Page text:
Her statement highlights the dichotomy women grapple with, and the trap the male gaze sets for them. Although some are able to break away from it, falling back into the trap seems almost inevitable. As 29-year-old Butool Jamal says, “There are so many sexy women with short hair (Zoe Kravitz!)…[but] sometimes, I do have to remind myself of that…”
This perception – that I often subscribe to as well – is one of the reasons women continue to toe the traditional line. Manasvi Savla, co-owner of Mumbai’s indie Pearl Beauty Salon, says, “Most of my clients want styled hair, but reiterate that they want to keep length untouched.”
Another issue that women have to grapple with, is that beauty is inextricably tied to youthfulness.
In her seven-year career as a hairstylist, Savla can’t recollect more than a couple of clients who have chosen to let their hair grey naturally. “The rest, between 45 and 65, approximately, ask to cover up their white hair with color,” she says.
BBLUNT’s Babhani has noticed this, too. “There is a large ‘grey coverage’ demand. Because Indian hair is naturally so dark, any single white hair can be seen, it stands out, and a majority of people do want to cover them up.” She continues, “There are a few, however, like myself, who don’t mind the grey hairs coming through….”
59-year-old Dona Prabhune is one of these few. She observes, “In a corporate or private job, dyeing hair is essential nowadays…. Everyone is after me to colour my hair… [but natural hair] suits my face, and one is automatically respected: people get up and offer you a seat in public transport and so on. I look at the bright side of ageing.”
Septuagenarian Asha Kapadia, who cut her hair short in her 20s and kept it that way for decades, chose to cover her greys when they began to appear in her 50s. Now 71, she says she’s set in her ways: “I am not going natural; my younger friends also encourage me to color my hair.”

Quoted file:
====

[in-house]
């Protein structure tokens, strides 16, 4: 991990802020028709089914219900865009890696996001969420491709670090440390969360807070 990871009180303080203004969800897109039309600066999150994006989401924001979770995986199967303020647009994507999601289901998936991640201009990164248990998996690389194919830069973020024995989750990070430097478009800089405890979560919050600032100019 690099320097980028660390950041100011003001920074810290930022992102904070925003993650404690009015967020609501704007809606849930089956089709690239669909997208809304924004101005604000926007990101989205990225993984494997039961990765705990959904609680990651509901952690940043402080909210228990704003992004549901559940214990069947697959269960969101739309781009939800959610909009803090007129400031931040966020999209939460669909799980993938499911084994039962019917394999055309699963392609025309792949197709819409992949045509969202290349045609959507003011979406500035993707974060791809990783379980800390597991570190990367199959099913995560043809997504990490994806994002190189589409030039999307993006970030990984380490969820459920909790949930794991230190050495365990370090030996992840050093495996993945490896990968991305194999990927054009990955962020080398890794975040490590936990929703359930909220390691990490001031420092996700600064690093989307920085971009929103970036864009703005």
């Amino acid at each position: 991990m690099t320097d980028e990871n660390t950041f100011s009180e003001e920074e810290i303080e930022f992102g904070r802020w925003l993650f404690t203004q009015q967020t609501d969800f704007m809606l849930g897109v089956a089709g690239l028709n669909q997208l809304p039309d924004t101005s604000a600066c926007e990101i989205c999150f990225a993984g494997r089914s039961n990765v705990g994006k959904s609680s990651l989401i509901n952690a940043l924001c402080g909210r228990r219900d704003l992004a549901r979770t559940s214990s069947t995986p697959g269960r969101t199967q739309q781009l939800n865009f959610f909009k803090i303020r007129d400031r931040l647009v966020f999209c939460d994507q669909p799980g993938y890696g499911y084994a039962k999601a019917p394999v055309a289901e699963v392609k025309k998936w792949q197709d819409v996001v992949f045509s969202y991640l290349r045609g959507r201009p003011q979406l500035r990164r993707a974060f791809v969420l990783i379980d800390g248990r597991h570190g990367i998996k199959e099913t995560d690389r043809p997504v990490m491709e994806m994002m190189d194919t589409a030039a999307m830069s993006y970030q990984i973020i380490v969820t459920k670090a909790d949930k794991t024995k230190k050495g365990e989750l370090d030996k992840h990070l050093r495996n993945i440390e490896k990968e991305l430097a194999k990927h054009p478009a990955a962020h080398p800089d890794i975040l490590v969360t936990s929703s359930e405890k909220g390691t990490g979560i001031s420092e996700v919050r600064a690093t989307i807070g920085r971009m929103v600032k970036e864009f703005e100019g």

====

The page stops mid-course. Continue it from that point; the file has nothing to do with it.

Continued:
Interestingly, both these older women wear their hair short. While Kapadia says she keeps it short “to look beautiful!” and Prabhune’s Roman Catholic community views her clipped length as regular fare, there may be another perspective hiding in the shadows – one that sexualizes older women to a lesser degree than younger ones.
This view seems to have permeated our collective psyche to the extent that we’ve been conflating short hair with the idea that it’s less attractive. Of course, it’s not just women who are made to think this. Anand Harlalka admits, “Long is definitely more feminine at first glance, [but] short hair comes across as cute, too.”
Unpacking the societal pressure and conditioning we’ve accumulated over our lifetime is a Sisyphean battle. But there are some small victories we can rejoice over.
30-year-old Mukherjee, who has already begun to notice greys, says, “I’m actually looking forward to when I’ll be as grey as Storm from X-Men! With age, one is supposed to grey. If it’s happening naturally, then let it. I might [become] all white [and add] an aqua blue highlight.”
This sense of playful acceptance may not be easily subscribed to just yet, but we’re gradually heading in the right direction. There’s always hope for a time when external beauty becomes what it should be at the most – an extension of our inner selves.
Suchita Parikh-Mundul likes attaching helpful descriptors to nouns. For instance, she's a half-baked writer, pseudo poet, full-time bibliophile and serial vacationist. She also enjoys creating her own vocabulary, so that's 'vacationist,' explained. She's worked with print magazines and websites, and published a book of poetry (juvenilia) a long, long time ago. She currently freelances as a writer and copy editor.